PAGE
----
Van Damage faltered this round, dropping to 2nd place behind the three-way deadlocked ThunderStroock, Fretless and Marquis. This deadlock is an unsusal situation.  Usually there are only two rounds but Washington DC was treated to a third – an “air-off.”

The Air-Off round was similar to round two and our deadlocked first-place competitors performed a compulsory song: Ace of Spades by Motorhead. During this round I could understand why they call Air Guitar a sport. Getting through this competition takes focus, stamina and willingness to take an injury to win. There were somersaults, stage-dives, can smashing and a lot of naked man-torsos in this year’s competition. But injury be damned, Tommy Fretless reigned victorious once again. A man willing to risk his physical well-being for an imaginary sport is a man I’d like in my corner when taking on the World (I know it’s not imaginary – just liked the sentence). He’ll be off to LA to compete in the US Championships. The winner in LA will go to Finland to compete for title of World Champion.

To close the ceremony Turoque invited everyone onto the 9:30 Club stage to Air it out to Freebird.  Heard that song?  You have. You may not know you have.  It’s literally the whitest song on the planet but seems fitting for a closing ceremony like this. As the opening riffs of the song faded in and the crowd swirled around him, funneling onto the stage, Turoque left us with a memorable quote: “Remember, if you’re holding an air guitar you can’t be holding a gun.”  Wise words from a man in a skipper’s cap.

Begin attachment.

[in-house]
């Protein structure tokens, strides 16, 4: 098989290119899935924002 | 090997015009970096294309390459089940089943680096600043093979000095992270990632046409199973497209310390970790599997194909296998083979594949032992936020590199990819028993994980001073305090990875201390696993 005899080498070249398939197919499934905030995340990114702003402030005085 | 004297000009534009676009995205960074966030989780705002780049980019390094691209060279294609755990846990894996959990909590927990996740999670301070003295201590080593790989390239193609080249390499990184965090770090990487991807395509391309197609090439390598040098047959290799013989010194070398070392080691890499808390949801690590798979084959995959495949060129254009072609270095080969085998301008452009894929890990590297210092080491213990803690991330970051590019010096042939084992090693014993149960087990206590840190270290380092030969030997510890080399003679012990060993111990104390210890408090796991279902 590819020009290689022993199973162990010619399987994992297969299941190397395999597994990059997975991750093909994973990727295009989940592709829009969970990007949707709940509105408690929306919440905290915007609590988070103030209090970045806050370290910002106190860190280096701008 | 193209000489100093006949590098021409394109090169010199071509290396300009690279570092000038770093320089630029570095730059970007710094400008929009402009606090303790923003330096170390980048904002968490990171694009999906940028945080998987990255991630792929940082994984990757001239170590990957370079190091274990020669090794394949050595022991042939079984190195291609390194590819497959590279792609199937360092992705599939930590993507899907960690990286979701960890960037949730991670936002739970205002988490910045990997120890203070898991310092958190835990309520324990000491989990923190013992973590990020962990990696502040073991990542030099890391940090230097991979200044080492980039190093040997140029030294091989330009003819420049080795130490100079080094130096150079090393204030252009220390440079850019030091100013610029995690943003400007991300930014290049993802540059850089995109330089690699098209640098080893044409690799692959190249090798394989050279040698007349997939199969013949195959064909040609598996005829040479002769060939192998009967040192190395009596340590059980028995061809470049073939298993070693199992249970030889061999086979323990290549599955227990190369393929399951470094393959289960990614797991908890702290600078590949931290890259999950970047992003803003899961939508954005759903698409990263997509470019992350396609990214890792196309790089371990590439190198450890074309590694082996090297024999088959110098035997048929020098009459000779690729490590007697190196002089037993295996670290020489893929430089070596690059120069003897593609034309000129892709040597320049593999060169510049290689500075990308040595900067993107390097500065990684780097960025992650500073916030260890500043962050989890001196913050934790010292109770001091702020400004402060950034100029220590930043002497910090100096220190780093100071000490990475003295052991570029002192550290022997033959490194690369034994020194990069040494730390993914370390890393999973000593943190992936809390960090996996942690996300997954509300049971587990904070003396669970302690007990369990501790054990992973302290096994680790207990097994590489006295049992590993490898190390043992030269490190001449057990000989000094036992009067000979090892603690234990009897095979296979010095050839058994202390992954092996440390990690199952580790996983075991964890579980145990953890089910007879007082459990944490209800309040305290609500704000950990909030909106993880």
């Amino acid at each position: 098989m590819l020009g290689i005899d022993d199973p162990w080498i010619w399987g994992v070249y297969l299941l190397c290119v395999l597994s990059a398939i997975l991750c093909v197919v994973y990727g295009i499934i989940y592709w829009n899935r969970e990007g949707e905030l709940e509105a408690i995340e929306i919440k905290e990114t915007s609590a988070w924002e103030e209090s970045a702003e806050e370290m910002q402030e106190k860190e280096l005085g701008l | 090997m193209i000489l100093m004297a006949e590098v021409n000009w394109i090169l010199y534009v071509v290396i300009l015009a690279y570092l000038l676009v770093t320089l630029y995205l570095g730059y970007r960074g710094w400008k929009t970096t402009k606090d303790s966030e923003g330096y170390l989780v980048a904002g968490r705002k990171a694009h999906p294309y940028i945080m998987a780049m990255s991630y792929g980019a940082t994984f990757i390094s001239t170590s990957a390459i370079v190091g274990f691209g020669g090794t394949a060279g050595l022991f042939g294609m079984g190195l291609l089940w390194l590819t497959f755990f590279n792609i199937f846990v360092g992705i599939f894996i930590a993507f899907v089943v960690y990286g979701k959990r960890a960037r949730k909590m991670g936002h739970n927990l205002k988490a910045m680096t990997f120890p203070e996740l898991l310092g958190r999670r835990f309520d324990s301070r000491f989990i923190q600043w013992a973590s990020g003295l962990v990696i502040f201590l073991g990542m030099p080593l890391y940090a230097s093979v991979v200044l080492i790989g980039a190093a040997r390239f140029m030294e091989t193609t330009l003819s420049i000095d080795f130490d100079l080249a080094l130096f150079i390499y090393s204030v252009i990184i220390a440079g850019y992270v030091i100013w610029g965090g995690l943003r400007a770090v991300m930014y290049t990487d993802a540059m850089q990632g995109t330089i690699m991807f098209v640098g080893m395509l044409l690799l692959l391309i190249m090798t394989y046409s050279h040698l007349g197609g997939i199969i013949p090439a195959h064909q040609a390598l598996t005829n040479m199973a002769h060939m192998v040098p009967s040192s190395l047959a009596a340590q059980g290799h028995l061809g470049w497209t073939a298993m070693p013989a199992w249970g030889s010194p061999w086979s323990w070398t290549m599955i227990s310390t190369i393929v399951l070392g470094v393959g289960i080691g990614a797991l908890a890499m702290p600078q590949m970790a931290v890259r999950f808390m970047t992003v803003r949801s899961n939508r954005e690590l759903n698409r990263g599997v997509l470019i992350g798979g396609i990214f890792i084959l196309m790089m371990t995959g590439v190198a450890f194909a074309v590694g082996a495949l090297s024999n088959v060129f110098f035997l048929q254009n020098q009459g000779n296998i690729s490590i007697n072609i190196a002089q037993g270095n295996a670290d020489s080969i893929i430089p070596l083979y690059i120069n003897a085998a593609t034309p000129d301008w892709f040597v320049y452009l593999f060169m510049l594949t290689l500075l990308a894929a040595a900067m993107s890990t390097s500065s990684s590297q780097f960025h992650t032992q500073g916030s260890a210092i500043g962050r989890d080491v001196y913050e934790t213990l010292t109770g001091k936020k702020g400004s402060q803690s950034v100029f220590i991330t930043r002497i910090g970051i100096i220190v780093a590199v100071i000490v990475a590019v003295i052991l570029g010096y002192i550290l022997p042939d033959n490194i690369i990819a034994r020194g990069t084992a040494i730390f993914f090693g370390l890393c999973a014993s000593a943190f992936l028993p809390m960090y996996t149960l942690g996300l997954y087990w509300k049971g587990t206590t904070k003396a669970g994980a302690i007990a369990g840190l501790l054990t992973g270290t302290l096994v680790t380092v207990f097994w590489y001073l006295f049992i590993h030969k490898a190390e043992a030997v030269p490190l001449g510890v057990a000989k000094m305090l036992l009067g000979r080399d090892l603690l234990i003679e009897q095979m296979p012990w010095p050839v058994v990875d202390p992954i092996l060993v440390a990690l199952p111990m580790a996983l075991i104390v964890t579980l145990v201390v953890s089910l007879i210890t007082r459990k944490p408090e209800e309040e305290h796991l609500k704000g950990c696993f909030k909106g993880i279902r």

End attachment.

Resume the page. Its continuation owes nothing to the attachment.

I’ll be getting pictures of the event up on here as soon as I can. Stay tuned. And for those who don’t know, Air Guitar is SO what’s up!


7/23/2013 – Corrections and Addendums:

First, for those asking, YES! That’s my hand in the photo at the top of the post.

Babe-reham Lincoln is apparently spelled Baberham Lincoln. Sorry Baberham!

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Swingin’ Utters, The Goddamn Gallows and Walk the Plank

R&R hotel2

Last week I went to the Rock and Roll Hotel to see punk veterans/madmen/icons Swingin’ Utters. I’ve mentioned R&R Hotel before and have been back since my first review at the location. I really like this venue. It’s about the size of most spaces I used to play in the Bay Area and the absolute perfect size for an intimate, hot, disgusting punk show. And I got just that last Tuesday.

I got there a little late (which should be my hook-heavy refrain by this point) so I only saw the closing song by Walk the Plank. The most I can say for them is they were fast and loud, but R&R Hotel tends to group acts really well, so you should probably check them out. The Goddamn Gallows were up next.

I’d done a little research on The Goddamn Gallows beforehand and was really excited to see them. These guys are excellent showmen, truly entertaining and talented.  They’re a five-piece band: trap-kit, stand-up bass, guitar, banjo and accordion/chest washboard (played with spoons). I think in the lit I read they were described as gypsy-punk (sort of like Gogol Bordello) or hobo-hardcore, or something like that. Watching them I got a good whiff of psycho/gutterbilly, punk and Americana mixed together, along with a feeling of drifting down a river or swamp, so I dubbed them Bayou-punk. It might have been the lead singer’s particular twang (affected or not) that tipped it Bayou over just Americana/Southern, but it probably had something to do with the accordion’s effect on the mix as well.

The musicians in this band, though their instruments were varied, actually switched out from time to time. The guitarist and banjo player switched out for a couple songs, and the accordion player switched to drums to let the drummer scream some backing vocals to the last song of the set. I’m always impressed when bands have multi-faceted musicians. The Goddamn Gallows are a rare gem, indeed.